CUNNINGHAM: In talking to him, it wasn't that he disliked the painting. He just got a wild hair up his ass.
CUNNINGHAM: I'm not sure how CSAW is thought of in Houston. The way it developed in the end is kind of emblematic of what happens to really critical art movements all over the planet really. A little less in Europe. But here in the United States, artists often come into a really blighted area and take over a space. Basically, what happens is their lawyers come in and see the space then take it over and turn it into high end lofts.
BOYD: That didn't happen with CSAW. It's still an artists’ space. But the rents are higher.
CUNNINGHAM: So it's rich artists.
BOYD: It's Sunday painters, really.
CUNNINGHAM: Yeah. Those aren't artists. People who started CSAW, most of them anyway, have spent their lives making art as professionals, usually at pretty great personal cost. None of us are wealthy. Some of us are kind of well-known or famous. Have created work, that, you know--my work has been in the Venice Biennale and Sundance. Sort of the lawlessness of Houston was one of the ways that place could happen. Also, it was kind of inevitable given the way that Houston runs. It was a company town that sort of controlled by a pretty small cadre of wealthy people at that time. I don't know what it's like now. That CSAW would ultimately be taken over by people with money. It will succeed to death, which is how a lot of these things happen. Here in New York, it's become the business model for real estate people.
BOYD: Yeah. For sure.
CUNNINGHAM: That's sort of sad because, in its early days, anyway, it was really a nexus for creativity in Houston. And a lot of people came through that building that contributed significantly to Houston's art world and its credibility there. Walter Hopps was hanging around. It was a very fecund place, an environment where creativity was really the only thing that was going on, almost. It's hard to find those places. Now I have a place here in New York, 3LD that's grown out of my experience at Commerce Street Artists Warehouse, a 12,500 square foot art/technology center down below ground zero that's built out of the ground floor of a parking garage. My rent here is $24,000 a month and my electric bill is $16,000 a month. A lot of creativity happens here, but there's a huge preoccupation with survival and money. It interferes with that a lot. It didn't exist in the early days of Commerce Street. We could always come up with 1000 bucks for the landlord. There was no zoning or code requirements so we could actually outfit the place as we needed without undue expense or permitting or any of that crap. That was nice. And probably now non-existent.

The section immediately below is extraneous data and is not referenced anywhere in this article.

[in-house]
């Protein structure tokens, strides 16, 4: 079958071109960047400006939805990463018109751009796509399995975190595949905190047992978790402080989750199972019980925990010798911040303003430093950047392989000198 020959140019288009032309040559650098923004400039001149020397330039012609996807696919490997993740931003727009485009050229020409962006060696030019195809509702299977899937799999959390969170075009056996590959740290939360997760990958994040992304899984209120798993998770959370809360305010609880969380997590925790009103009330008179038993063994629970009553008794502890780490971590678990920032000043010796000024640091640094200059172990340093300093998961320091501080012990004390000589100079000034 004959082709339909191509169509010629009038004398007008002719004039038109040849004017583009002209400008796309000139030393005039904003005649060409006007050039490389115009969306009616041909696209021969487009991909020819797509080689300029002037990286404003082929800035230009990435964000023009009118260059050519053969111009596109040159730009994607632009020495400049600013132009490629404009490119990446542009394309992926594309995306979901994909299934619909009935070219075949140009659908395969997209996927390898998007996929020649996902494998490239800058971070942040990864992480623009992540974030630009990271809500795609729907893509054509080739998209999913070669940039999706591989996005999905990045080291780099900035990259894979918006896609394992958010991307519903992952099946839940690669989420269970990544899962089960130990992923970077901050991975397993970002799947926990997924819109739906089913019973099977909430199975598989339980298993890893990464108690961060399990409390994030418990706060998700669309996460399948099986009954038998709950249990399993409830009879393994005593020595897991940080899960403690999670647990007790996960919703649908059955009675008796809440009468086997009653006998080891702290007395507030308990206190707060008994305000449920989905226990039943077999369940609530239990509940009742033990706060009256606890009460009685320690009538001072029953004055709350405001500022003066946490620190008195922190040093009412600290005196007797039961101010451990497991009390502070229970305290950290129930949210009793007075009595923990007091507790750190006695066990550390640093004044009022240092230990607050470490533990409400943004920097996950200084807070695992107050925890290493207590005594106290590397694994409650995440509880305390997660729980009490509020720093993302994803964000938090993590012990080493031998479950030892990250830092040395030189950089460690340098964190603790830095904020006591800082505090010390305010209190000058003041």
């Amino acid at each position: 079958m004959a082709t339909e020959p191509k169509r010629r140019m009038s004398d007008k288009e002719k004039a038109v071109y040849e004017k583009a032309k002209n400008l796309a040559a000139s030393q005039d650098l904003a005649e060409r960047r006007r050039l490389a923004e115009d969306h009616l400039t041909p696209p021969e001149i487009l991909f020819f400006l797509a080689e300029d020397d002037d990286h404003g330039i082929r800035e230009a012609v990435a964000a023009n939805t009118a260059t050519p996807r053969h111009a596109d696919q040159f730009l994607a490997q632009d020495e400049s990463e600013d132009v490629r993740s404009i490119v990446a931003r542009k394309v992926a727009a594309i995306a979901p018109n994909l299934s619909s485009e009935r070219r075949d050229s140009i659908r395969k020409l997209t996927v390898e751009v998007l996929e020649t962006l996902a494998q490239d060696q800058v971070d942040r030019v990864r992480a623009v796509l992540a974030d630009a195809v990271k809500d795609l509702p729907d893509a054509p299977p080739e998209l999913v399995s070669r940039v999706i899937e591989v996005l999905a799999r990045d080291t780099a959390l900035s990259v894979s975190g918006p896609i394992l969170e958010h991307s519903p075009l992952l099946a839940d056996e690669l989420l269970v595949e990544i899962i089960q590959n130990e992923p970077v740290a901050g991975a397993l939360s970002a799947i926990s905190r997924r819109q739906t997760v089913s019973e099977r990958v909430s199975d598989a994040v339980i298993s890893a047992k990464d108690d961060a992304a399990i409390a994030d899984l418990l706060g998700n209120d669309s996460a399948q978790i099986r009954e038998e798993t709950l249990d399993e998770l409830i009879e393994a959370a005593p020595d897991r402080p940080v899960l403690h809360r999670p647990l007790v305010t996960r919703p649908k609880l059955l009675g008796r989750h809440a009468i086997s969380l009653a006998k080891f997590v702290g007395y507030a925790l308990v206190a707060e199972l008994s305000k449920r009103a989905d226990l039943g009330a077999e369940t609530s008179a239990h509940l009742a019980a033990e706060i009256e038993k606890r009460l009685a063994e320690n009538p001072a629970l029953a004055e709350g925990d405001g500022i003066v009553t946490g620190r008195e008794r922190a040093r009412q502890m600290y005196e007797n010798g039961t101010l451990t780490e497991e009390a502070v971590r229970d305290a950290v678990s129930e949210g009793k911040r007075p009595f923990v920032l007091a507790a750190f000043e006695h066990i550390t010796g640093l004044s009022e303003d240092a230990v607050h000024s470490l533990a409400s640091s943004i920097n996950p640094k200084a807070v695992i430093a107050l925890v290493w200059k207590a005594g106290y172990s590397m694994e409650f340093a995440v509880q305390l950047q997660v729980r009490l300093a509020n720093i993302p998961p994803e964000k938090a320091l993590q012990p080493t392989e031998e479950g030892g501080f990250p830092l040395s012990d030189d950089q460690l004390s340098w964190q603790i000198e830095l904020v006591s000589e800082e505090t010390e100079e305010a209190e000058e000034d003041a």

BOYD: There are places a little bit like that now, where people manage to take over skuzzy old warehouses on the East Side. But you're right--it's harder to do, and I think it's more expensive. One thing about Commerce Street is that people left who went on to buy things. Jim Pirtle owns a building; Project Rowhouses is owned by itself. They don't have to worry about someone evicting them.
CUNNINGHAM: A lot of us did go on and maintain our bad habit of turning unused industrial spaces or blighted spaces into something good. Rick's probably the best example of that. I also have a pretty well-run art/technology center here in New York. Jim is Jim: he's going to do what he does in his own inimitable way. The thing is, here in New York, that pattern has driven the city to a point where we're reaching a point of cultural stagnation. Where we're more of a tourist center, and it's very, very difficult for a young artist to get started. In 1996, the New York Times asked Richard Foreman, the experimental director, the grandfather of experimental theater in New York, what was the biggest thing standing in the way of a young artist in New York, and he said, real estate. It's truer and truer every day now. Now we're overrun by large, multinational retail entities and banks competing with artists. We don't have a snowball's chance in hell. I'm here, and I just finished my second big eviction fight with my landlord, the Metropolitan Transportation Authority, and sometimes I long for those days when you could just take over a warehouse, clean it up, and make art.
BOYD: Have you thought about moving further from Manhattan?